Warner Bros. origin movie about the Joker, which has Martin Scorsese on board as a producer and Joaquin Phoenix supposedly in talks to star as the Clown Prince Of Crime himself, has always seemed like the kind of idea that’s too bizarre to ever actually happen. For one thing, Warner Bros. already has a guy set to play the Joker in multiple movies, and he’s not too happy about having to share the purple suit with another actor known for doing weird shit, and for a second thing, DC Comics has always sidestepped any attempts to give the Joker a true, definitive origin. Even The Dark Knight acknowledged that the Joker is scarier when you don’t know his origin, with Heath Ledger offering multiple conflicting backstories throughout the movie.
If this movie does happen, though, director Todd Phillips might be pulling some inspiration from one of the few times the comics did try to explain where the Joker came from. According to The Wrap, Phillips’ movie will feature a pre-insane Joker as a “failed 1980s comedian” who becomes a criminal “after bombing with audiences.” This is supposedly going to be a “gritty crime movie,” so it probably won’t be as simplistic as that, but the idea of the Joker being a struggling stand-up before he started tormenting Batman comes from Alan Moore and Brian Bolland’s The Killing Joke.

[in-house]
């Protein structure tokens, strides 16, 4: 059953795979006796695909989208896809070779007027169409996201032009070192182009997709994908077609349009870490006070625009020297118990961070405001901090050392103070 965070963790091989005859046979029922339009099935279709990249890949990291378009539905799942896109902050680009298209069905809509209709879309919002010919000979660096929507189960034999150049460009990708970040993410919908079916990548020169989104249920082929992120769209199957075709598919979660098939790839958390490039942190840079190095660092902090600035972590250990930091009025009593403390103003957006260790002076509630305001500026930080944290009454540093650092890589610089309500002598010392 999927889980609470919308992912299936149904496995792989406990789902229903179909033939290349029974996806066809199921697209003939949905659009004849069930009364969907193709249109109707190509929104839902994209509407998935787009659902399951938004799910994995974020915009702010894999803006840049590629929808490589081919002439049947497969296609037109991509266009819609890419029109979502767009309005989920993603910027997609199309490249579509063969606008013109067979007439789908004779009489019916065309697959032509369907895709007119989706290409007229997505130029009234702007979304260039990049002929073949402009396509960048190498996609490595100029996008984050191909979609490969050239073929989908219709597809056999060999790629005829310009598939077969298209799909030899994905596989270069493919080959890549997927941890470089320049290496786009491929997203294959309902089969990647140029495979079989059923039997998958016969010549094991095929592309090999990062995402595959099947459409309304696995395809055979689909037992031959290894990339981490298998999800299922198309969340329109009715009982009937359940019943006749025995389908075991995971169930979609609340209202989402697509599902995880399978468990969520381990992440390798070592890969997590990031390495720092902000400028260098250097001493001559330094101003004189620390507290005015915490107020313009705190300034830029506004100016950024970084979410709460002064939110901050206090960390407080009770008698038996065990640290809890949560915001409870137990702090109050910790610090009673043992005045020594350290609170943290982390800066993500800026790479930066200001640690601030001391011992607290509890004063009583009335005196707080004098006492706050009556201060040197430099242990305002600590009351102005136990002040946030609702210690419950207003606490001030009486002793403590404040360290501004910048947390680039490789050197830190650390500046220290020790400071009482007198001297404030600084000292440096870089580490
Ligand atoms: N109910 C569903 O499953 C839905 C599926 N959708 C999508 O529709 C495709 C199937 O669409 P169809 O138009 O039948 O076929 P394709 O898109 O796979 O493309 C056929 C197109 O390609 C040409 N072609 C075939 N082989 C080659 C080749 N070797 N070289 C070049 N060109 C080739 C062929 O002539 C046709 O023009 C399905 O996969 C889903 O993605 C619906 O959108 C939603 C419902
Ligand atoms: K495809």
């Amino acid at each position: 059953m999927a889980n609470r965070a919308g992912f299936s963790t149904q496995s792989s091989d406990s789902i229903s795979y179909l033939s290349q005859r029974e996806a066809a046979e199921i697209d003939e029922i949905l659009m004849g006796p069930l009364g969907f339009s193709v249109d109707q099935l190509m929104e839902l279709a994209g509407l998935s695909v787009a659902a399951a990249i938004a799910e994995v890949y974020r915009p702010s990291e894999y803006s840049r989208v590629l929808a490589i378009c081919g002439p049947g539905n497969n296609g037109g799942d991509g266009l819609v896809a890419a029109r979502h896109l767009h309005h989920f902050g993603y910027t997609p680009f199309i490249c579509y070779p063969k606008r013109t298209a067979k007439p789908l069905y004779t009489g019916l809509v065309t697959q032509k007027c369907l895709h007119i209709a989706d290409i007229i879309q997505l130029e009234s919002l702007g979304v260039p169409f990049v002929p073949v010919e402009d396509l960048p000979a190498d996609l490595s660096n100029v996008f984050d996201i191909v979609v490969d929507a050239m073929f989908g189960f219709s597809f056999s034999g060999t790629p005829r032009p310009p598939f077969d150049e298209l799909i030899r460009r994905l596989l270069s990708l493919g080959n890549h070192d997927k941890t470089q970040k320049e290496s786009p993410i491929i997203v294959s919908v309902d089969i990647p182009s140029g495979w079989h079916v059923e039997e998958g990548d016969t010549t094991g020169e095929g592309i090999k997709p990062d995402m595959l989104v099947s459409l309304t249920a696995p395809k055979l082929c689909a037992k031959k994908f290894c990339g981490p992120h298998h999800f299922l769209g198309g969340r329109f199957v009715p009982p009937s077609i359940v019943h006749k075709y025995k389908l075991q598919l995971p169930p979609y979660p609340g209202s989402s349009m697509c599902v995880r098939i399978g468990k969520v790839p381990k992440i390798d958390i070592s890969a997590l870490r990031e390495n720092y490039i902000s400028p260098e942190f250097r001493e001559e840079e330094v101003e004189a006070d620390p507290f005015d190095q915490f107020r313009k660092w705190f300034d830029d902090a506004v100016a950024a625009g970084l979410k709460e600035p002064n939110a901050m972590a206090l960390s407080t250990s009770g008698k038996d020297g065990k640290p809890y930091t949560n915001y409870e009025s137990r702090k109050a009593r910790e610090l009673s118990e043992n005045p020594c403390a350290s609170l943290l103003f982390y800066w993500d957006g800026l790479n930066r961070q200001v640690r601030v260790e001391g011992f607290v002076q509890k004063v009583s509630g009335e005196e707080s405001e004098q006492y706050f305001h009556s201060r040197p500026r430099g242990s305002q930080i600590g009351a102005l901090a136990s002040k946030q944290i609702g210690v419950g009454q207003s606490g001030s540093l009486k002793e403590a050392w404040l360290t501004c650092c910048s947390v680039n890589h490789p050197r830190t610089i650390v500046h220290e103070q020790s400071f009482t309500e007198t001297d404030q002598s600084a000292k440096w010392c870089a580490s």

In the comic (which is somewhat non-canonical, depending on how you read the ending), the Joker is a struggling comedian named Jack who agrees to work with some criminals so he can support his pregnant wife. He then finds out that his wife was killed in an accident while he was helping the criminals plan a heist that involved breaking into a chemical planet, but they make him go through with their scheme anyway. He gets set up as a patsy to distract Batman while the other guys get away, eventually leading to him falling into some chemicals that make his skin white and his hair green. This horrible series of events causes him to snap, turning him into the Joker.
We may have just spoiled the whole Joker movie, but as we said up above, it seemed like a weird idea anyway. (Also, they did just make The Killing Joke into an animated movie.)